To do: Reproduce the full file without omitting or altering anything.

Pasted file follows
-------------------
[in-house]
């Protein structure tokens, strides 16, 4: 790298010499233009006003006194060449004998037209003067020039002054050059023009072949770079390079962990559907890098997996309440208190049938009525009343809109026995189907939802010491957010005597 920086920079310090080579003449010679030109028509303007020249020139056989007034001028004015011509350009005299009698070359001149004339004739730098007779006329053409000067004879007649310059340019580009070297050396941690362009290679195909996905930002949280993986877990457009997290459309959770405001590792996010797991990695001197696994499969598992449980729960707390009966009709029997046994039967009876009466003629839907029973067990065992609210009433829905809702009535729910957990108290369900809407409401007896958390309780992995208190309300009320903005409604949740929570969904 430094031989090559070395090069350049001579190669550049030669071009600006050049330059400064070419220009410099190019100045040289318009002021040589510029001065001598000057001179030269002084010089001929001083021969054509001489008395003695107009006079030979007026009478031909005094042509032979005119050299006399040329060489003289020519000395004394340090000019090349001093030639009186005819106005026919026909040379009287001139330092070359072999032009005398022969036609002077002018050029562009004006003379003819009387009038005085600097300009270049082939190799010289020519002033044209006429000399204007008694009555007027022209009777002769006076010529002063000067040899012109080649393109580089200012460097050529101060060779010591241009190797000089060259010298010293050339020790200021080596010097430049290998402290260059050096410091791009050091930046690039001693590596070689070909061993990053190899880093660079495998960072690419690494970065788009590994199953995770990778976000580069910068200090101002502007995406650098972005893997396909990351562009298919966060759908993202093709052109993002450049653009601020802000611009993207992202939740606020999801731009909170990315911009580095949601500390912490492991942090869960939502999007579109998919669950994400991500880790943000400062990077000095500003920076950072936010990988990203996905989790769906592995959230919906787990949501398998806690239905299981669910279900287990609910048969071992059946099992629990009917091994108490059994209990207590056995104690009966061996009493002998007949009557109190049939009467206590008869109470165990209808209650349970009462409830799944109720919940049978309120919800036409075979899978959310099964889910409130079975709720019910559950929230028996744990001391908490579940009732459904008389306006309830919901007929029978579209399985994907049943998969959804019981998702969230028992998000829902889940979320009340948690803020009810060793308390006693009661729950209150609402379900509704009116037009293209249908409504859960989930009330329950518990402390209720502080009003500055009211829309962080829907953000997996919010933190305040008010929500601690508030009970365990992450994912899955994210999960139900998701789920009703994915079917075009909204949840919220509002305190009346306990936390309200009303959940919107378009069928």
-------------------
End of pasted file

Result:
[in-house]
């Protein structure tokens, strides 16, 4: 790298010499233009006003006194060449004998037209003067020039002054050059023009072949770079390079962990559907890098997996309440208190049938009525009343809109026995189907939802010491957010005597 920086920079310090080579003449010679030109028509303007020249020139056989007034001028004015011509350009005299009698070359001149004339004739730098007779006329053409000067004879007649310059340019580009070297050396941690362009290679195909996905930002949280993986877990457009997290459309959770405001590792996010797991990695001197696994499969598992449980729960707390009966009709029997046994039967009876009466003629839907029973067990065992609210009433829905809702009535729910957990108290369900809407409401007896958390309780992995208190309300009320903005409604949740929570969904 430094031989090559070395090069350049001579190669550049030669071009600006050049330059400064070419220009410099190019100045040289318009002021040589510029001065001598000057001179030269002084010089001929001083021969054509001489008395003695107009006079030979007026009478031909005094042509032979005119050299006399040329060489003289020519000395004394340090000019090349001093030639009186005819106005026919026909040379009287001139330092070359072999032009005398022969036609002077002018050029562009004006003379003819009387009038005085600097300009270049082939190799010289020519002033044209006429000399204007008694009555007027022209009777002769006076010529002063000067040899012109080649393109580089200012460097050529101060060779010591241009190797000089060259010298010293050339020790200021080596010097430049290998402290260059050096410091791009050091930046690039001693590596070689070909061993990053190899880093660079495998960072690419690494970065788009590994199953995770990778976000580069910068200090101002502007995406650098972005893997396909990351562009298919966060759908993202093709052109993002450049653009601020802000611009993207992202939740606020999801731009909170990315911009580095949601500390912490492991942090869960939502999007579109998919669950994400991500880790943000400062990077000095500003920076950072936010990988990203996905989790769906592995959230919906787990949501398998806690239905299981669910279900287990609910048969071992059946099992629990009917091994108490059994209990207590056995104690009966061996009493002998007949009557109190049939009467206590008869109470165990209808209650349970009462409830799944109720919940049978309120919800036409075979899978959310099964889910409130079975709720019910559950929230028996744990001391908490579940009732459904008389306006309830919901007929029978579209399985994907049943998969959804019981998702969230028992998000829902889940979320009340948690803020009810060793308390006693009661729950209150609402379900509704009116037009293209249908409504859960989930009330329950518990402390209720502080009003500055009211829309962080829907953000997996919010933190305040008010929500601690508030009970365990992450994912899955994210999960139900998701789920009703994915079917075009909204949840919220509002305190009346306990936390309200009303959940919107378009069928």